An Interview with American Idol Veteran and T1 Actor Kevin Covais

Who remembers Kevin Covais from Season 5 of American Idol? He was that nerdy finalist with glasses who America compared to Chicken Little. But lo and behold, he's also living with type 1 diabetes and has become a successful young actor as well as a diabetes advocate. (The Sky is Not Falling! Thank you, Kevin!)

Today, Kevin is known as a successful singer/songwriter who makes regular appearances at the Children with Diabetes Friends For Life conference each summer. His face is becoming ever more visible these days as his blossoming acting career puts him on the silver screen and TVs across the world. 

A native of Long Island, NY, Kevin was diagnosed with T1D as a kid almost two decades ago and is now living in Los Angeles in pursuit of his acting career. And we must say, it’s been remarkable to watch the 28-year-old embrace his dream for the past decade, since being eliminated in the final Idol round of 2006. He's since taken on roles in the Disney sitcom Good Luck Charlie, the movie Transformers: Age of Extinction, and most recently on the season finale of NBC’s wildly popular dramedy This Is Us.

We had the chance to chat with Kevin recently just after his This Is Us episode aired, and here’s what he has to say about diabetes, acting and using his growing celebrity platform to do good in the world.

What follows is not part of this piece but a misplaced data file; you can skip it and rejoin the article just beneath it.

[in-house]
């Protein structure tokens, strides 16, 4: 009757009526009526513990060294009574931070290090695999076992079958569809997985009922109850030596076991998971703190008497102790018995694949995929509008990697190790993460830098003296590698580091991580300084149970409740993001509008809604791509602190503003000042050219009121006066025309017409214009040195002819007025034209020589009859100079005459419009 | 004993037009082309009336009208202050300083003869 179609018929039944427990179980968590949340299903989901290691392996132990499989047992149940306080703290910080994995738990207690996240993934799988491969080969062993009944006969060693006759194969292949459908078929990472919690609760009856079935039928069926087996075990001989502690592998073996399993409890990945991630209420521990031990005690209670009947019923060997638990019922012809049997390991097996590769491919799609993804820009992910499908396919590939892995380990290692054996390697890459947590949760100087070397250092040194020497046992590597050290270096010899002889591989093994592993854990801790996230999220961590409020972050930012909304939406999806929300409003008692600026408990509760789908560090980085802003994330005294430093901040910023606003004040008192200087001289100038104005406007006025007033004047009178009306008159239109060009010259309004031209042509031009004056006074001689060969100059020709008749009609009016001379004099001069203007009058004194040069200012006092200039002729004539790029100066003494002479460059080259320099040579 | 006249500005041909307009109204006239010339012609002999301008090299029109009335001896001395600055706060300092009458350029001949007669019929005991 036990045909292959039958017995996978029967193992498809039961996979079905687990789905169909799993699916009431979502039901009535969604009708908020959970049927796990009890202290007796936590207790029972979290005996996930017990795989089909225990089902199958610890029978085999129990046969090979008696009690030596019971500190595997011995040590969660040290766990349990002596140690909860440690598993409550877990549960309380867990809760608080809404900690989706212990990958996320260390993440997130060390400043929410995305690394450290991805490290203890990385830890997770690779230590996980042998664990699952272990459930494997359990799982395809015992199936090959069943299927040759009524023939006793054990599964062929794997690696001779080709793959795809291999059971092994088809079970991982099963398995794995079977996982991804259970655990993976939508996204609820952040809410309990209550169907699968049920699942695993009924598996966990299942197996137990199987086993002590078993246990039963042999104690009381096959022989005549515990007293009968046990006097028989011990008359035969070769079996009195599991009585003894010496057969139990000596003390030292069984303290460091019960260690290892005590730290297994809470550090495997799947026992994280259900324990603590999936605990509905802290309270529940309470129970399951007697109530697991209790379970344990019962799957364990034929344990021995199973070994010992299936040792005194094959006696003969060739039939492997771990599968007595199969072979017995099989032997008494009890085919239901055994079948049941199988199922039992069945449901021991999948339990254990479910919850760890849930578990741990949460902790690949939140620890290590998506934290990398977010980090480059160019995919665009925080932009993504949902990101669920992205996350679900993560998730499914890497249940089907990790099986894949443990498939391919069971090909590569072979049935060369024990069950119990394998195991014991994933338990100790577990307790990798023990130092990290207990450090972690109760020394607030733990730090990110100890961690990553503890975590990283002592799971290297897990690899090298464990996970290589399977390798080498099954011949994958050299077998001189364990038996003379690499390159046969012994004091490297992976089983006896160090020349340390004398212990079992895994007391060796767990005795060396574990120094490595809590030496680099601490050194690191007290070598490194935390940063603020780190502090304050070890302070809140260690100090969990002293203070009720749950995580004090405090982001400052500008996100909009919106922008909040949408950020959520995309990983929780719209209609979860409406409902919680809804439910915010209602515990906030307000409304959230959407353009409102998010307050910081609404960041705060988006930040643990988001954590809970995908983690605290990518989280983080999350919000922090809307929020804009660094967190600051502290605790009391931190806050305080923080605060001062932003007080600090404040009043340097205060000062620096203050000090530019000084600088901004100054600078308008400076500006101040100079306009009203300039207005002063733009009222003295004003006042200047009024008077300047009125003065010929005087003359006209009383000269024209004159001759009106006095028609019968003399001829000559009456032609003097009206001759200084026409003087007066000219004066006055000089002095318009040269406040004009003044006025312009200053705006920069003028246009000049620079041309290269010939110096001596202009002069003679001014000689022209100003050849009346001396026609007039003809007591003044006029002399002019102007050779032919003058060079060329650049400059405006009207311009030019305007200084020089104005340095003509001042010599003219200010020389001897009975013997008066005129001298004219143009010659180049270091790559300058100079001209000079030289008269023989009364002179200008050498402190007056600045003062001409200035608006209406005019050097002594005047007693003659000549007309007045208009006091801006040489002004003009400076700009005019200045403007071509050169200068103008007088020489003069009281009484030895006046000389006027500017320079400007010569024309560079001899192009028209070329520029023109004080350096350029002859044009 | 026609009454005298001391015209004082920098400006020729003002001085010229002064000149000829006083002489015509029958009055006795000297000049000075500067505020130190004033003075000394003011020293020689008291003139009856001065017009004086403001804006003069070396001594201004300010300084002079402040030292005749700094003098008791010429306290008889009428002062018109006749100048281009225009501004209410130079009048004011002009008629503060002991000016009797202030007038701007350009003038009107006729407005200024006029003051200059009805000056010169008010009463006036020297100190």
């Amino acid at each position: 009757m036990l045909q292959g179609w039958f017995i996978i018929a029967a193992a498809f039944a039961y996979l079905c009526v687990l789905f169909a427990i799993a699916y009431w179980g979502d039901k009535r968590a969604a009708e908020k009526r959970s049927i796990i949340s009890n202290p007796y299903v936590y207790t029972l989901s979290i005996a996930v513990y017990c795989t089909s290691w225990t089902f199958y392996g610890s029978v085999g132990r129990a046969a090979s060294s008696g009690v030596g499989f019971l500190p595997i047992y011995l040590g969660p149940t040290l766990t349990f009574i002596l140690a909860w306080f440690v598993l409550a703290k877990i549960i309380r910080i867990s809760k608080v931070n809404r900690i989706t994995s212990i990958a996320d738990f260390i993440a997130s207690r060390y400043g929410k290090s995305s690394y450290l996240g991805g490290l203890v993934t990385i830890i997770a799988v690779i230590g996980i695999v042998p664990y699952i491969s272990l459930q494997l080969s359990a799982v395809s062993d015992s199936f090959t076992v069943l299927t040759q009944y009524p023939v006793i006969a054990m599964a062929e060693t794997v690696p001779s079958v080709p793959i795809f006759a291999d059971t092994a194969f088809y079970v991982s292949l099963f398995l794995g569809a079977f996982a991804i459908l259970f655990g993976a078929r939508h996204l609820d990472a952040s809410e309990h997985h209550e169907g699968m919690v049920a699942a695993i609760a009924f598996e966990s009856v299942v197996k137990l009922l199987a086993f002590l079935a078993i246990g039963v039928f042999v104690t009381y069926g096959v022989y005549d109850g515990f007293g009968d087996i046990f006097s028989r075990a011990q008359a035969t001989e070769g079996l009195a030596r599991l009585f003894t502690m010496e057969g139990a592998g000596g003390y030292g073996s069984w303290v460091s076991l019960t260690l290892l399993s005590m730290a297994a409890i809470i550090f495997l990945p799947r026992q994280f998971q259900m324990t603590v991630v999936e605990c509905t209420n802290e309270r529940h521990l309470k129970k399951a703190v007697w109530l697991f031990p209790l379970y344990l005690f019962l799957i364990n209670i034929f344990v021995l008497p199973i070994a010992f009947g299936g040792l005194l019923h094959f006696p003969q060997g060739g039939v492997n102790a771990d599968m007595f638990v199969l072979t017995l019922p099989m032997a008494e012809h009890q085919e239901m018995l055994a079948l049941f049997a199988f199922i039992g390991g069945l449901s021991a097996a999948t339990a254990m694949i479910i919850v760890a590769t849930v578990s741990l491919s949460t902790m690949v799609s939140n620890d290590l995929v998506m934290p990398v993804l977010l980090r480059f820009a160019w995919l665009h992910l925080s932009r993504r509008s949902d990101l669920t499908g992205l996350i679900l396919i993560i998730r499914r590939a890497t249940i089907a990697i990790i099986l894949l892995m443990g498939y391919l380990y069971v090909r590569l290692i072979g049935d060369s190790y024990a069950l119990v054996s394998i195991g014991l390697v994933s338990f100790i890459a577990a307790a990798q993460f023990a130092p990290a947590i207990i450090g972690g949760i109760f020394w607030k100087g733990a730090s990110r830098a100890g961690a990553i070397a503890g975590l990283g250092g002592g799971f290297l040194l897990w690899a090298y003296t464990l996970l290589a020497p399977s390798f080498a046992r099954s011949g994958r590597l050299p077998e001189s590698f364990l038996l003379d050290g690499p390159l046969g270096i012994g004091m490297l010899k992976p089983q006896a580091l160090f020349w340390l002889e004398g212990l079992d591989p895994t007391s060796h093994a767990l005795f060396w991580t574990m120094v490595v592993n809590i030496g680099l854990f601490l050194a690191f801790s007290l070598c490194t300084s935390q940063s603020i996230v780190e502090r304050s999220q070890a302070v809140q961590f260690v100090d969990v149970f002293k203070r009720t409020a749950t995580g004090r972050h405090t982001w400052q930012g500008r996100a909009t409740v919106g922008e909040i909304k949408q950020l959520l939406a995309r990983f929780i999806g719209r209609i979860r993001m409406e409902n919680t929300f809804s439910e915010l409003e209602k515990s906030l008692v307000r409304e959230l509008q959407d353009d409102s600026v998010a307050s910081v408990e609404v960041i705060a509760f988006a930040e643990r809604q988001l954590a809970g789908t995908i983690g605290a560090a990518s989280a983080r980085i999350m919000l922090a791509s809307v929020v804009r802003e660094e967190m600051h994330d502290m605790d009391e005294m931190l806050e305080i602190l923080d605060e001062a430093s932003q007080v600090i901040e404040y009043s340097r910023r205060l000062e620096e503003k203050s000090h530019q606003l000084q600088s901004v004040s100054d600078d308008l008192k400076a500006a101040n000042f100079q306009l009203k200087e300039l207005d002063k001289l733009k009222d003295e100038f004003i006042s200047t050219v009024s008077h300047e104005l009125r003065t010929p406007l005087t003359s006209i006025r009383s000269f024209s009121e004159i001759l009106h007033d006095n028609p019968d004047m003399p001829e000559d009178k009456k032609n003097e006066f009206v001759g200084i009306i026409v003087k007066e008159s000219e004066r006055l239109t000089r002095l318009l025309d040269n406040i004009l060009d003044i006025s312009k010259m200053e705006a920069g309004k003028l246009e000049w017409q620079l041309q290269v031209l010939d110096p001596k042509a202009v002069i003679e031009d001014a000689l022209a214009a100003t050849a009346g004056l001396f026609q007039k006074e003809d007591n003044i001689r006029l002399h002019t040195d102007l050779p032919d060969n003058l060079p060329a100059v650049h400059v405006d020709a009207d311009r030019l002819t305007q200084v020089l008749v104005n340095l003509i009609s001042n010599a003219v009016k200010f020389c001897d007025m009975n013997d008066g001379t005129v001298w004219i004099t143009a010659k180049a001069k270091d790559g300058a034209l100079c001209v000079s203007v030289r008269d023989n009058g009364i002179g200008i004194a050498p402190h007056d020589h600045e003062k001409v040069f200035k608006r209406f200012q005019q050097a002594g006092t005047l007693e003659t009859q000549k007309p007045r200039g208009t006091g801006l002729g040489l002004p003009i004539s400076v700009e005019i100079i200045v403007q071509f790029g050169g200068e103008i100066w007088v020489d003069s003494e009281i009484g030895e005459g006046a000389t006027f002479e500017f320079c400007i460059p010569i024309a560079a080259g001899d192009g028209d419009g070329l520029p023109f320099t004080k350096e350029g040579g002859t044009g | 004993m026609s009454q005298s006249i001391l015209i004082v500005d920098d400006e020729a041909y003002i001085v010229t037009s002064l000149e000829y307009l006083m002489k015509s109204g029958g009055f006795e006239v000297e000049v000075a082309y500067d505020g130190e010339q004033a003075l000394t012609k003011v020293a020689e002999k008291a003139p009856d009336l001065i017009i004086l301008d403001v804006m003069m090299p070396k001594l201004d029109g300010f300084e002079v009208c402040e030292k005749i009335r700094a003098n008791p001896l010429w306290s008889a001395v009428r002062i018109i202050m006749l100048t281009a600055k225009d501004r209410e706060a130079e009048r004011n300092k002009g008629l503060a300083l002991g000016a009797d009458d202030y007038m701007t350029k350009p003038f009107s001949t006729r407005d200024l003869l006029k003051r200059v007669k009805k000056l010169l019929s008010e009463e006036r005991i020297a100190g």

Actor Kevin Covais Shares on Diabetes, Idol, and More

DM) To start, how did you first get pulled into the diabetes world, Kevin?

KC) Man, it’s amazing how times flies. I was diagnosed just after my 11th birthday (in 2001). I remember being in the doctor’s office and being diagnosed, and just not knowing what diabetes actually was. I’d heard the word before, but didn’t truly know what it meant or what it would mean for me going forward. They told me: 'You’re going to live with this and be OK, but it’s going to alter your lifestyle.' Being in fifth grade and just wanting to still be a kid, I remember very clearly that it did change everything, with all that came with type 1. Being a kid and going through school can already be so heavy at times… so yeah, then you add diabetes onto that...

How was it for you right after being diagnosed as you approached teen-hood?

It was tough initially. But once I became acclimated to a routine and schedule and knew what I could or couldn’t do, I was fine. I knew I could eat something, as long as it was in moderation, or do certain things and check my blood sugar. It came quickly for me, and I was also very fortunate to have such a supportive family. It all became second nature that was another part of my day. I’m lucky that it became so routine so quickly for me, because I know it’s not that way for everyone.

How did you deal with diabetes at school at the time?

I remember school so vividly, and how diabetes – as it does – could change at a moment’s notice. Anything could trigger or set you off from a blood sugar standpoint, whether it was a big test or in getting ready to do a play. These things happen. I was a nervous kid at times, as kids are, and I remember going to have to go to the nurse’s office for a check. Like with anything else in life, you do your best to prepare because you don’t know when the moment may happen. As a type 1, you prepare for those situations.